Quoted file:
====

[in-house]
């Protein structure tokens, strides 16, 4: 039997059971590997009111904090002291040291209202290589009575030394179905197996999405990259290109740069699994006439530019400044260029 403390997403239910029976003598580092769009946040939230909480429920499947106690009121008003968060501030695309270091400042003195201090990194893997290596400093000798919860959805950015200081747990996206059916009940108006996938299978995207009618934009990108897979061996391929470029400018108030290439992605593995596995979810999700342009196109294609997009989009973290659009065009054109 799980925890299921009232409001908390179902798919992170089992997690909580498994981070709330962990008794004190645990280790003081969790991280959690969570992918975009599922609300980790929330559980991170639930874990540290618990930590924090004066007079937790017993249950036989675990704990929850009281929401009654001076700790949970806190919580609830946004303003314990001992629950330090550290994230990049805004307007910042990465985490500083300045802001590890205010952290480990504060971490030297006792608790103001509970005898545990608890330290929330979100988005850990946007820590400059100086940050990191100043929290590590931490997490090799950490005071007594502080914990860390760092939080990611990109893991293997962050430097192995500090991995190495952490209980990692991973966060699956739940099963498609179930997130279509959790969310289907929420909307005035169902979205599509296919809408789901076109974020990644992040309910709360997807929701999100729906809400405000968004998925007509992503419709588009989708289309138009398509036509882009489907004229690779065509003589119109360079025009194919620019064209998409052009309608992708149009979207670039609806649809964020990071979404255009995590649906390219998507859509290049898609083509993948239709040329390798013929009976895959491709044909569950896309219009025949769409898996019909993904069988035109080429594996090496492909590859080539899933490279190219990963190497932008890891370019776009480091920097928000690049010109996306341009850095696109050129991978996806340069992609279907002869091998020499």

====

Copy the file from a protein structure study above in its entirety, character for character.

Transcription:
[in-house]
């Protein structure tokens, strides 16, 4: 039997059971590997009111904090002291040291209202290589009575030394179905197996999405990259290109740069699994006439530019400044260029 403390997403239910029976003598580092769009946040939230909480429920499947106690009121008003968060501030695309270091400042003195201090990194893997290596400093000798919860959805950015200081747990996206059916009940108006996938299978995207009618934009990108897979061996391929470029400018108030290439992605593995596995979810999700342009196109294609997009989009973290659009065009054109 799980925890299921009232409001908390179902798919992170089992997690909580498994981070709330962990008794004190645990280790003081969790991280959690969570992918975009599922609300980790929330559980991170639930874990540290618990930590924090004066007079937790017993249950036989675990704990929850009281929401009654001076700790949970806190919580609830946004303003314990001992629950330090550290994230990049805004307007910042990465985490500083300045802001590890205010952290480990504060971490030297006792608790103001509970005898545990608890330290929330979100988005850990946007820590400059100086940050990191100043929290590590931490997490090799950490005071007594502080914990860390760092939080990611990109893991293997962050430097192995500090991995190495952490209980990692991973966060699956739940099963498609179930997130279509959790969310289907929420909307005035169902979205599509296919809408789901076109974020990644992040309910709360997807929701999100729906809400405000968004998925007509992503419709588009989708289309138009398509036509882009489907004229690779065509003589119109360079025009194919620019064209998409052009309608992708149009979207670039609806649809964020990071979404255009995590649906390219998507859509290049898609083509993948239709040329390798013929009976895959491709044909569950896309219009025949769409898996019909993904069988035109080429594996090496492909590859080539899933490279190219990963190497932008890891370019776009480091920097928000690049010109996306341009850095696109050129991978996806340069992609279907002869091998020499």